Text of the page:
Some of the sites in the session, rather than proposing a tabula rasa, took account of the existing for its urban value and advocated infiltration of a context with an already strongly marked identity, in order to invent its mutation.
Other sites no doubt leave more room for manoeuvre for a new project since they await the intensification of uses.
PUBLIC SPACE OPPORTUNITIES
Several sites that directly echo the theme of the session explicitly asked the question of how to manage the dynamics of investment in the public domain, in the contemporary town. How to avoid the risk of the dominance of private or privatised space to the detriment of the town’s collective aspect? How to create new types of public spaces, not as artificial forms cut off from social dynamics but linked to living spaces and benefiting from the opportunities offered by the existing urban territory?
In some situations the issue was to create spaces for “soft mobility”. In order to reveal a new perception of unexplored urban territories, these can be traversed by a combination of varied speed and scale networks.
Other sites proposed urban voids where competitors were asked to insert new types of public space and to examine their articulation with the environment. Between urbanity and privacy, the dividing line between public and private is again called into question.
NETWORKS ON THE MOVE
Concerning the upgrading of mobility networks, the municipalities wish to manage cars in town rationally so as to avoid congestion and the invasion of public space by parking, and also to encourage the diversity of modes of movement – public transport, soft mobility. The question this sustainable mobility policy raises is to find out if there exists a new way of envisaging the diversified mobility networks, not only from the technical angle but also spatially, like new elements to activate intensity and urbanity.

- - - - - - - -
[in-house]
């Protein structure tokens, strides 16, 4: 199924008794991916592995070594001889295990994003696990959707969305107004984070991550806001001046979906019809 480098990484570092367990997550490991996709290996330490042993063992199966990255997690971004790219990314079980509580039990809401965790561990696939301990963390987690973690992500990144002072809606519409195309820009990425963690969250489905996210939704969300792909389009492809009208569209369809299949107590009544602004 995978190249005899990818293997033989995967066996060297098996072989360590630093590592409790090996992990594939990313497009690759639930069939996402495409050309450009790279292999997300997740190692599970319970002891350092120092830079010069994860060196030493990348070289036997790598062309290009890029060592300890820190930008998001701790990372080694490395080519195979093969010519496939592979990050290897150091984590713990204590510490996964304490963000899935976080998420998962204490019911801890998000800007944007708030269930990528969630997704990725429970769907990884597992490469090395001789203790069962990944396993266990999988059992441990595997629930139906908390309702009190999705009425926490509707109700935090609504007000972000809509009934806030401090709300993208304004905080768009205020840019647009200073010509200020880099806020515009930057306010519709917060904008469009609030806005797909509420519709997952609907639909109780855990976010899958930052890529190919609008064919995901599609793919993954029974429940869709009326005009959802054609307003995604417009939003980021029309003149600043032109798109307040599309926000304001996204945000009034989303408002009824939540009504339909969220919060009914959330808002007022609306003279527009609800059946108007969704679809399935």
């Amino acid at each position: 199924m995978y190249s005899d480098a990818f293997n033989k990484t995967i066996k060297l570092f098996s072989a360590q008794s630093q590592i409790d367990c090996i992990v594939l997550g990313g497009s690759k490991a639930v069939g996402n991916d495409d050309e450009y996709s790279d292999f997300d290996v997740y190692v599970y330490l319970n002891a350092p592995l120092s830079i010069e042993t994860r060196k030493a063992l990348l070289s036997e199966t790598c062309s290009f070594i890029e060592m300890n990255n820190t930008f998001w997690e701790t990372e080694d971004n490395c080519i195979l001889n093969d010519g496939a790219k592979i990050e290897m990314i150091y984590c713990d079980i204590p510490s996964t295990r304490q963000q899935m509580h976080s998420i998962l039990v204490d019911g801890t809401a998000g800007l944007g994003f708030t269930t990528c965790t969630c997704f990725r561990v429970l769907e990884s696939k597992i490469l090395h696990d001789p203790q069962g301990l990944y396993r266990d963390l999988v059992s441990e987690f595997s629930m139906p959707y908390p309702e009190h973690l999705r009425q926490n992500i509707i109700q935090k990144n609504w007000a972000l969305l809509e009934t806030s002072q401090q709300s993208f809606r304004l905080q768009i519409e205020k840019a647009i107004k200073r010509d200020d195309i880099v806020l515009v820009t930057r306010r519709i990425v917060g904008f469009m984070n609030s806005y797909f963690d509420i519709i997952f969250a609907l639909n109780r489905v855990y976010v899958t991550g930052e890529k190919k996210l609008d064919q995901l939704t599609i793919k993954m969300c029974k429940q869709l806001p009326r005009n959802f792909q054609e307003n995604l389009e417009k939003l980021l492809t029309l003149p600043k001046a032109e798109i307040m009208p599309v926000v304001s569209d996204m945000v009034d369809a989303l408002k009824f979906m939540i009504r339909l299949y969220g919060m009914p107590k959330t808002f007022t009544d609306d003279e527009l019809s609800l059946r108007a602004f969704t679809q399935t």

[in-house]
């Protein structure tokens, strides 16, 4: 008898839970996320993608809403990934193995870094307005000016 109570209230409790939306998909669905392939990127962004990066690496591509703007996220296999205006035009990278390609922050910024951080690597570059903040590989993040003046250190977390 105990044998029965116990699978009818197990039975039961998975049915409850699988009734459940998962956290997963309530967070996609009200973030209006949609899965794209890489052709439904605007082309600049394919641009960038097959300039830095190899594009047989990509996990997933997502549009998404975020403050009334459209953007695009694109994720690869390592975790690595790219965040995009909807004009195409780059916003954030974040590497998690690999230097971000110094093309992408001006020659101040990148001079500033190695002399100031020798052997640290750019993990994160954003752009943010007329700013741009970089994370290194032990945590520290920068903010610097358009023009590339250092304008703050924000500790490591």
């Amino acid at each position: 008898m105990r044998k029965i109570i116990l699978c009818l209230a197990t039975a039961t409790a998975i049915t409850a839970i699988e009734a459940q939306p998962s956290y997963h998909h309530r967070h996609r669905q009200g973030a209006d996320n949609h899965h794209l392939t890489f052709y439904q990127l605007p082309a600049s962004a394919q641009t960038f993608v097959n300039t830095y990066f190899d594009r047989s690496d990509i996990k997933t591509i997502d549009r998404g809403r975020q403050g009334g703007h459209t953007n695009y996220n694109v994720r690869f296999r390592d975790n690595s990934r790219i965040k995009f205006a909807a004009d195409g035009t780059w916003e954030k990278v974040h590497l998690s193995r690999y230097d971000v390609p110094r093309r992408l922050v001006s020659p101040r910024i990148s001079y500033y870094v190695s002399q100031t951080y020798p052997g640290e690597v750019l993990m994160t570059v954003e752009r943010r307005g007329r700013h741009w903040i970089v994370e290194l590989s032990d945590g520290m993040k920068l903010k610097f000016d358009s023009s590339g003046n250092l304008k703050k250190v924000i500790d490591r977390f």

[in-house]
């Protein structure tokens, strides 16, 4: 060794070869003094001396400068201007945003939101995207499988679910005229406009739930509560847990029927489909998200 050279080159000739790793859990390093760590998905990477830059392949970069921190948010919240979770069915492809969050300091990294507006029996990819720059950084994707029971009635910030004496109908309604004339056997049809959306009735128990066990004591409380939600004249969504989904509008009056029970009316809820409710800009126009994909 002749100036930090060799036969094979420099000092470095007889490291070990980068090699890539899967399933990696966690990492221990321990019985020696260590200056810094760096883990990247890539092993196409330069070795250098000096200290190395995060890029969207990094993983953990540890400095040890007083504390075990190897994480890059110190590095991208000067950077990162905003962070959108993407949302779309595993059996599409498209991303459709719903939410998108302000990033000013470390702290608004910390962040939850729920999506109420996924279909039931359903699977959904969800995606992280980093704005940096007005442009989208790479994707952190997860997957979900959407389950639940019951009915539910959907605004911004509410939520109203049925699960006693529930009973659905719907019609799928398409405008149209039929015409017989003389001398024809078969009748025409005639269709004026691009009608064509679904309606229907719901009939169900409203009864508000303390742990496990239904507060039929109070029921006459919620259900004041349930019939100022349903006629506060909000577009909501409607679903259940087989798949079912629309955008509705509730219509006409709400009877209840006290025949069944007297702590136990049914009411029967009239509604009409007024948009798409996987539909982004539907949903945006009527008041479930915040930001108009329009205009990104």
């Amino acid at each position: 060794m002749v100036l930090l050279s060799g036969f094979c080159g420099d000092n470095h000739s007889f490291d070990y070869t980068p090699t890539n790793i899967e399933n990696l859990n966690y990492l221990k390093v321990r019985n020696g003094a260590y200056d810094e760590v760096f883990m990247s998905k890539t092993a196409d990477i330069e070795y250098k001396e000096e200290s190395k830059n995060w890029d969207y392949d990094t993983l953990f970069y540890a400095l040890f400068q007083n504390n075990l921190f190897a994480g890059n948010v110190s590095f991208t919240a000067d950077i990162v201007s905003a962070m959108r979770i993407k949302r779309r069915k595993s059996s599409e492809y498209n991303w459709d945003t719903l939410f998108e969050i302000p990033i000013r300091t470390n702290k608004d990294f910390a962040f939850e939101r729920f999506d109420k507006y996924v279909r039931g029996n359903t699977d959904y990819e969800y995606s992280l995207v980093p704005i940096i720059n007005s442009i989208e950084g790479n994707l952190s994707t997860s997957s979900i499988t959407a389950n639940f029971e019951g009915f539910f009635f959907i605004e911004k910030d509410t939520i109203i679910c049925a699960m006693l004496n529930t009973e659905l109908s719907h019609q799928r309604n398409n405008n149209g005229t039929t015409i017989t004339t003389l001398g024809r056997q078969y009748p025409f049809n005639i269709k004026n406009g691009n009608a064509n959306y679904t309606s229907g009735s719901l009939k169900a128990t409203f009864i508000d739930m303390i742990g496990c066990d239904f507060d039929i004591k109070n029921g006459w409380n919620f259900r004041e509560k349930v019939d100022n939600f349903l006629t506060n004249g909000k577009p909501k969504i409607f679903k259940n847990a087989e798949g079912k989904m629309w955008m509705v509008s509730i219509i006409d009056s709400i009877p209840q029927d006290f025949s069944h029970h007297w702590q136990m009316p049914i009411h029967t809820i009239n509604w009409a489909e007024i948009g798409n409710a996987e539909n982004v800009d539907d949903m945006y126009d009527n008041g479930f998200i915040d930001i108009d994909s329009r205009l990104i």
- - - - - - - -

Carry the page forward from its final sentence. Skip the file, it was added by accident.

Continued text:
Some sites are marked by large high-speed infrastructures which have split the urban fabrics. Here the networks have to be modified and interconnected to urban fragments. Does the transformation of transport infrastructures allow the interlinking of different parts of the town?
Mobility produces linear networks – railways, roads etc. – but it can also produce inter-modal junction points which, if treated merely as technical structures, can also heighten the effect of territorial division. How to give urbanity by concentrating at the connection point activities related to the network but also to the urban space generated by the development of mobility?
On the other hand, certain sites proposed are tracts filled with networks. Can the impact of the interconnection be lessened by managing the effect of the network and diffusing it in the environment so as to create a district?
Europan is a platform of reflection on the transformation of the contemporary European city. Based on a small number of strategic themes around the relationship between the urban and nature, means of mobility and shared space, the different sites in their diverse contexts offer a real and significant array of challenges which, starting from a new sustainable philosophy of the city, the urban authorities have to take up. Through Europan they are looking for spatial visions of this urban approach, more ecological and cultural, which demands a mixture of reflection and projects ranging from the territory to the neighbourhood